Doctor insights on:
Can Someone Develop An Allergy To Latex Later In Life
Yes: It's hard to get latex allergy. Nurses develop eczema or contact dermatitis after using latex gloves for years. Later anaphylaxis, severe life-endangering form of allergy, occurs if latex contacts a mucosal surface — like a balloon in your mouth — or during surgery when the surgeon's gloves touches the inside of the body. Kids get it if they require multiple catheterizations for neurogenic bladder. ...Read more
Yes: Latex allergy can develop anytime provide the right clinical exposures and symptoms develop. ...Read more
Yes: Children which wear or require frequent elastic bandages, require latex catheters, use latex bottle nipples can frequently develop latex allergy. Also, if they are handled by care takers who frequently use latex gloves, they are at greater risk of developing latex allergy. You should not use powdered gloves with corn starch. Inhaling the latex which has adsorbed to the powder also contributes. ...Read more
Symptoms & Testing: Immediate itching or hives when wearing them a short while suggests contact urticaria. Intense itching and/or blisters the next day or hours after wearing gloves suggests contact dermatitis. You would have noticed if you had urticaria/hives/wheezing/ total body itching/ dizziness and even drop in blood pressure can occur when being around powdered latex gloves when in use. See an allergist. ...Read more
Probably not: Latex allergy can be very tenacious, but the severity of allergic symptoms typically decreases as the allergen is strictly avoided for months or years. However, even if your allergic symptoms don't come back with occasional, mild exposures to latex proteins, it is likely that if you re-expose yourself to latex proteins repeatedly in large amounts, all of your latex allergy symptoms may return. ...Read more
Yes: Latex allergy tends to progress with time. Most hospitals have gone to latex-free gloves made of nitrile, but you can still get sensitized. Without being too graphic, to be truly sure if you are allergic to latex is simply if you have ever had intercourse using a latex condom. Please do not be insulted by this question, but it is a very valid way to find out. ...Read more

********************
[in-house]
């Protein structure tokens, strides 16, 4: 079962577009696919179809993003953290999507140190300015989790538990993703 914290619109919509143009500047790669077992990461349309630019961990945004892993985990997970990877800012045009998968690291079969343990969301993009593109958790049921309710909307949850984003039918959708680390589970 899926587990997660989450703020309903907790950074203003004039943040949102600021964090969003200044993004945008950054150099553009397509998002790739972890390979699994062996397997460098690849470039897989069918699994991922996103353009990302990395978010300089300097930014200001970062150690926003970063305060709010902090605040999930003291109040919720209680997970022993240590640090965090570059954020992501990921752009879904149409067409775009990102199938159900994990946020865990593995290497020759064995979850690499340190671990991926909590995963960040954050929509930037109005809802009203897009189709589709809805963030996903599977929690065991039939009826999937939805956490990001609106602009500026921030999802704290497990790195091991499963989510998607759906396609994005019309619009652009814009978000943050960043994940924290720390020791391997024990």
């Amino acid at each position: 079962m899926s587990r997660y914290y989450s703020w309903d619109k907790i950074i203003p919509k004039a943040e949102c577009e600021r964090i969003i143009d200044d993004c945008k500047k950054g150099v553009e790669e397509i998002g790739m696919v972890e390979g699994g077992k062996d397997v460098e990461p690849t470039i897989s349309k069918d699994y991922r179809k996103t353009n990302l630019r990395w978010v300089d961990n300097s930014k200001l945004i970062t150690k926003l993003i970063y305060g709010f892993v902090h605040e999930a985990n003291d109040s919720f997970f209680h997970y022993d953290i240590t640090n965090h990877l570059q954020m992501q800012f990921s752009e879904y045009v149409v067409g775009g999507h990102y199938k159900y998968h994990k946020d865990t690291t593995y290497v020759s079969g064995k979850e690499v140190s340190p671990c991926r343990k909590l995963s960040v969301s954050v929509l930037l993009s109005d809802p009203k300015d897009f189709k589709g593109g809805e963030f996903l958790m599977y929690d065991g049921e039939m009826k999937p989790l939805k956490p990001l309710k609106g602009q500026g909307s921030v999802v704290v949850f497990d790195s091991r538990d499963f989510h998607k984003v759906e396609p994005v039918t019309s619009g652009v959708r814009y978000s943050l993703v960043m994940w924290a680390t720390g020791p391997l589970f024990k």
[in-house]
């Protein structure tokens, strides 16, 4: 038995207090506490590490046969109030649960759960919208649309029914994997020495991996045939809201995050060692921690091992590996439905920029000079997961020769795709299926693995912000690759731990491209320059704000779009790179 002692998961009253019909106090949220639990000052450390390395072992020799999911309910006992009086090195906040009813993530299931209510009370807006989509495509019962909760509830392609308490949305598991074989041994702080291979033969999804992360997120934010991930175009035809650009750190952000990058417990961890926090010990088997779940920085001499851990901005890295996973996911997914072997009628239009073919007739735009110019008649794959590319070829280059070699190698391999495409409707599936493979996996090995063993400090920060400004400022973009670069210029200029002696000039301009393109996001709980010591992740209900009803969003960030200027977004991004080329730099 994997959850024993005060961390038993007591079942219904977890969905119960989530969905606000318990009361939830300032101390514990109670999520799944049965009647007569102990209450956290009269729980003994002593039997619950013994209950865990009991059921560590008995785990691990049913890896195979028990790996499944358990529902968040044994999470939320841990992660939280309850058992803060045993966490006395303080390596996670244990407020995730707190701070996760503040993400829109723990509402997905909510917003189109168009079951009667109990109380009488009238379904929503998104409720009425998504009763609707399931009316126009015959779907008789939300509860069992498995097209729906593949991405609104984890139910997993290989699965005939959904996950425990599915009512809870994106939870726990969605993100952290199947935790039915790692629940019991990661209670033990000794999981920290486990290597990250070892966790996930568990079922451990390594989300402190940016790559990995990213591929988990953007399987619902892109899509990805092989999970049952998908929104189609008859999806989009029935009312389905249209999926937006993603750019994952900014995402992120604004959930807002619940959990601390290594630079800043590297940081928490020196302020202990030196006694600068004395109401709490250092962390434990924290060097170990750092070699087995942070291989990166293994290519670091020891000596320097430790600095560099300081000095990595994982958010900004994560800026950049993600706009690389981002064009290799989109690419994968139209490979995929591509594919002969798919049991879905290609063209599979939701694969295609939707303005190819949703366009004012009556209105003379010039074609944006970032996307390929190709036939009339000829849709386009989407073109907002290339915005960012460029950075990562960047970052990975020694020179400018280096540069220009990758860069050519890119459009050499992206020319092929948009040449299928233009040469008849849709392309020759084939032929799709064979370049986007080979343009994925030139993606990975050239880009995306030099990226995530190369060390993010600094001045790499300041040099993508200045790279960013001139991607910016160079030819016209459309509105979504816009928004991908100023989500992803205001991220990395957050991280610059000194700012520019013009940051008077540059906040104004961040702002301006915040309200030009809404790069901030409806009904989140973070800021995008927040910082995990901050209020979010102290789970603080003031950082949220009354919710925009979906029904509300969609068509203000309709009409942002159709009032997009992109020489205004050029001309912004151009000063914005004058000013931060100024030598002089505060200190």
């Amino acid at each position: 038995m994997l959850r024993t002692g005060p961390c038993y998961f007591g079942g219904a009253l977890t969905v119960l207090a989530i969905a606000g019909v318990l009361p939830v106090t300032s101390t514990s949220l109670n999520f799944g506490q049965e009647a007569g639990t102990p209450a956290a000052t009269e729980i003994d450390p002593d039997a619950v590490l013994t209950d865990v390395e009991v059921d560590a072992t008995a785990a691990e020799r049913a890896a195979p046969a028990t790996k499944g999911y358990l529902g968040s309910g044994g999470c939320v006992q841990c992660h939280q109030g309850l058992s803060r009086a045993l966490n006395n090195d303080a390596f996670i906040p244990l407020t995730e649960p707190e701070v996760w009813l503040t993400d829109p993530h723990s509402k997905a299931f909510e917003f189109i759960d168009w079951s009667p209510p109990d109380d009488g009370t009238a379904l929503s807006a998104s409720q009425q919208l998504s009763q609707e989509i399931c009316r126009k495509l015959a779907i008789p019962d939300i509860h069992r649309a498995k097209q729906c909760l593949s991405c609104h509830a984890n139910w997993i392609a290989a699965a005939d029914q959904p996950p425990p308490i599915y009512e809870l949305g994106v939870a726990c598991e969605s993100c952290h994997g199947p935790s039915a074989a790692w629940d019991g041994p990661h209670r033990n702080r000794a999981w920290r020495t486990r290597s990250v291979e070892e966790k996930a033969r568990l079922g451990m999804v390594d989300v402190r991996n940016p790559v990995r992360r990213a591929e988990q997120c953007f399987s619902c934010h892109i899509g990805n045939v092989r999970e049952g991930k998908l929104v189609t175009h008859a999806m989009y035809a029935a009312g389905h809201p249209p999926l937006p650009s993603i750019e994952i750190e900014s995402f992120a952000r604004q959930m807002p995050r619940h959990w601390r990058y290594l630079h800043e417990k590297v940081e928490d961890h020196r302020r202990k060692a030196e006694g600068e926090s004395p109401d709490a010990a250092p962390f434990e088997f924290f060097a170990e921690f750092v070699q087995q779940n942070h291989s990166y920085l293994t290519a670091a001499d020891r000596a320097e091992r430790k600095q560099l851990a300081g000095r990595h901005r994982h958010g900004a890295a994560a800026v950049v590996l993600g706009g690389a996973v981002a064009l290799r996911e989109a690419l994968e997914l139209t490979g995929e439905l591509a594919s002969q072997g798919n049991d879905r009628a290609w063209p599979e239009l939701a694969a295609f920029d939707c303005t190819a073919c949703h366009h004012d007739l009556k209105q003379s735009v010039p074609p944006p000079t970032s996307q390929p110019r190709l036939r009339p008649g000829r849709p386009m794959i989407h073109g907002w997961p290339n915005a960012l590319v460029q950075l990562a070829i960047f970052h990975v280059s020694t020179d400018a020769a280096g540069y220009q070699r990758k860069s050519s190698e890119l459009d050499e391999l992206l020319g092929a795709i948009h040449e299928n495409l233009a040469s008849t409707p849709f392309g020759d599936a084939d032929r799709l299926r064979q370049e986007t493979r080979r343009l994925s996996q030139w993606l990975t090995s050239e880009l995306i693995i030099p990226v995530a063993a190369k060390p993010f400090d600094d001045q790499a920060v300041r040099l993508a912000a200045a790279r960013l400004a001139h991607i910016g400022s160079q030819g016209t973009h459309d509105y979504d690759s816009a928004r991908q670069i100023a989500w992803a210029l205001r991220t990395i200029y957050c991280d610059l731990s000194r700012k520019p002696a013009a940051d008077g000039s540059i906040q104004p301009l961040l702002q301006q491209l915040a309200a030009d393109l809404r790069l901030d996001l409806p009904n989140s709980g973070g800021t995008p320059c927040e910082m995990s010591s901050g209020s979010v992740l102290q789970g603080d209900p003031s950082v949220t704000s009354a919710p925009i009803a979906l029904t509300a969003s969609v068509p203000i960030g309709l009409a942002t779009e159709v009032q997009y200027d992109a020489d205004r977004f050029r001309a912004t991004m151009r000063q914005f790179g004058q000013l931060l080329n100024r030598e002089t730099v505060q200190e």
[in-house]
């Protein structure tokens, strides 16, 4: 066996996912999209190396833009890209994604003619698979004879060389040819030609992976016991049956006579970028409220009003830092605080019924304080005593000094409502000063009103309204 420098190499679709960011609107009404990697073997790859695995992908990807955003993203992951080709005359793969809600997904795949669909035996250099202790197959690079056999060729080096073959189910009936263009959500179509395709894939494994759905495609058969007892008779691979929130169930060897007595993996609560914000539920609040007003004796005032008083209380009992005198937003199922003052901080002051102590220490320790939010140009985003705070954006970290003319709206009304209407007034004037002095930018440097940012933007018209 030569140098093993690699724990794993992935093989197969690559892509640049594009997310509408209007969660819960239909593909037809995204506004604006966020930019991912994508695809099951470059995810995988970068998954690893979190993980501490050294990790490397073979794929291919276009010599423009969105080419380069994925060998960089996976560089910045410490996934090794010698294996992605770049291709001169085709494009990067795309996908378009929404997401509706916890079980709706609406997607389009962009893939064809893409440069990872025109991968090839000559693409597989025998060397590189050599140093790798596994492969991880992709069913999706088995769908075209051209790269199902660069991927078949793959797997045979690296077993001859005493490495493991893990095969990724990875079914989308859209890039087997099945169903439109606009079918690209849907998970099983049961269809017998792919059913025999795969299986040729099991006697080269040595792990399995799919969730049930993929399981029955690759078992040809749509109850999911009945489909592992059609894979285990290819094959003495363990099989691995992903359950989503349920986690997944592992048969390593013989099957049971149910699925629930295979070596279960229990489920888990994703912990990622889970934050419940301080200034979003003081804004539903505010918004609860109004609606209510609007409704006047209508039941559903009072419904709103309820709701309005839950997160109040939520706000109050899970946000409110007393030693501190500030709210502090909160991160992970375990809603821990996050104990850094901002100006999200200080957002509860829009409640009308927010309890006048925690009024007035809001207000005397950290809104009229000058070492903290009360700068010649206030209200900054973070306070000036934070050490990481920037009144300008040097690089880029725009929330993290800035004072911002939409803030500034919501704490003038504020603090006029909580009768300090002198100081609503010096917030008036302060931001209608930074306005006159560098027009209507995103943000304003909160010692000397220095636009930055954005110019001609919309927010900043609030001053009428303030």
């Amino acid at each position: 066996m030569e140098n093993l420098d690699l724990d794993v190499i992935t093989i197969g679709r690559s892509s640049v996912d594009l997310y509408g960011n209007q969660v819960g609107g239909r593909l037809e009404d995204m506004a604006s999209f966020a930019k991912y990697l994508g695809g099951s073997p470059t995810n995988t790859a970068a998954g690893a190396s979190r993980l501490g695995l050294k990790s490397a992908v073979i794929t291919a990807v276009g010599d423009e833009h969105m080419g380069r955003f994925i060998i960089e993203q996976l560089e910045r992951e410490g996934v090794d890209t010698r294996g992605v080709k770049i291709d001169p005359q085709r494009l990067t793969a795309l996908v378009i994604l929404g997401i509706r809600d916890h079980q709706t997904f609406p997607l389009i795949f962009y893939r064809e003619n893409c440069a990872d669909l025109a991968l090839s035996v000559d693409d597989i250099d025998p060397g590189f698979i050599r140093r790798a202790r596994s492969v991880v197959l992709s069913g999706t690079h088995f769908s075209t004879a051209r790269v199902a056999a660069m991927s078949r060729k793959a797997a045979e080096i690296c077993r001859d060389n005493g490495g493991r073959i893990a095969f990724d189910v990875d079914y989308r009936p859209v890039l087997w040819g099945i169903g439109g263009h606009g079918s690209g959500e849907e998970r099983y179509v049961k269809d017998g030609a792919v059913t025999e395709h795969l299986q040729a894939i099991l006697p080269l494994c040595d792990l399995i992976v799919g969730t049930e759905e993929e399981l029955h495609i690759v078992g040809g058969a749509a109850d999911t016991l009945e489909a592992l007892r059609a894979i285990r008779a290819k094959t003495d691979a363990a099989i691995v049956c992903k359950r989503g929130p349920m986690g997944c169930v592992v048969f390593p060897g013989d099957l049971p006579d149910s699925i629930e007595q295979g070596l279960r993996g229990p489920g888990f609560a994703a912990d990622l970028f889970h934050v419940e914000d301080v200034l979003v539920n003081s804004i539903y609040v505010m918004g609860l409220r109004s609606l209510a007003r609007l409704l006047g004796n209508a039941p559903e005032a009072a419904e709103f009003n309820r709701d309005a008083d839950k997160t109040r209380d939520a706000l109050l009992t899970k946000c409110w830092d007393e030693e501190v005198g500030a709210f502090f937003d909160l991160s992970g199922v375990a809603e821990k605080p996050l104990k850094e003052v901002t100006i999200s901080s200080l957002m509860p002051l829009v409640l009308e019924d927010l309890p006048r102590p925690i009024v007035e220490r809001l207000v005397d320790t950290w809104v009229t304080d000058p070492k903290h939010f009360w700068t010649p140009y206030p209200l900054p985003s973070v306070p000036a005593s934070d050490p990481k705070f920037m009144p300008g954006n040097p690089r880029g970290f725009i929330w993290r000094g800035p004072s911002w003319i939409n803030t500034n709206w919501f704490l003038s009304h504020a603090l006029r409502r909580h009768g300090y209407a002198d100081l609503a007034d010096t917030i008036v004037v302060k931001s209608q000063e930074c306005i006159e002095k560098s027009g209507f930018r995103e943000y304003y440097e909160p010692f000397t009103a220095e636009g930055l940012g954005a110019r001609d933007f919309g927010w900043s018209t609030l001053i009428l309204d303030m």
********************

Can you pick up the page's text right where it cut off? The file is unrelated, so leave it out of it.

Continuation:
Testing: Both contact patvh testing and type 1 immediate testing need to be done. Any allergist cqn do these. ...Read more
I have an allergy to latex. Is there a sublingual option for antihistamines or maybe an injection available? Please let me know.
No: There are no sublingual antihistamines or injected emergency forms. Recommend seeing an Allergist to better characterize the nature/severity of Allergy and to determine if you should be carrying an epipen for safety purposes. Know that if severe, you will do well to avoid live poinsettia plants during the holiday season. Benadryl (diphenhydramine) is the fastest acting, but sedating. Zyrtec provides longer lasting effec ...Read more
How do you know?: Is your "low allergy" diagnosed solely from you anecdotal history, or have you been tested by a qualified allergist? True latex allergy is not very common. You may have adverse reaction to powder in the gloves rather than the latex. Your orthodontic specialist can provide you with non-latex elastics. Would be best to have allergist evaluate you. ...Read more
When ever I use a condom it burns and is quite sore, I use the ordinary ones with latex. My mum has an allergy to latex, do you think I do too?
Condom allergy: Hiighly possible.Get a more detailed answer ›
A few places...:
http://www.Aafp. Org/afp/1998/0101/p93. Html
http://www.Acaai. Org/allergist/allergies/types/latex-allergy/pages/default. Aspx
Educate: How about downloading information from the american latex allergy association (latexallergyresources. Org) and share it with your friends? ...Read more
I have a life threatening type 1 latex allergy. Are polyisoprene surgical gloves safe for me to use? I know they have a similar chemical formula.
Latex Allergy: Wear nitrile gloves if you have a serious latex allergy. Polyisoprene is synthetic latex. ...Read more
How can I get people to understand the seriousness of my life threatening latex allergy? Show them my epipen (epinephrine)?
Med alert bracelet: Consider getting a med alert bracelet and you can also show them that so it looks more official per se. ...Read more
Less common: Once manufacturers stopped using cornstarch powder and spray molds, immediate-type reactions like sneezing and wheezing became much less common. Now latex allergy is rarely seen outside of high exposure groups such as health care workers and persons who have had multiple surgeries for spina bifida, genitourinary malformations, etc. ...Read more
Not really: Having a high likelyhood of being allergic to different things is hereditary, but the specific thing (allergen) you are allergic to (cats, dogs, latex, penicillin...) is not transmitted. So, if a family member has latex allergy, you have a higher chance of being allergic in general, but not specifically to latex. ...Read more
Allergies occur when your immune system is triggered by envirionmental factors it should ignore--for example, pollen in the air, or dander on a cat or dog--and creates cells to fight against them. An allergic reaction typically causes itching, congestion, or drainage, and ...Read more
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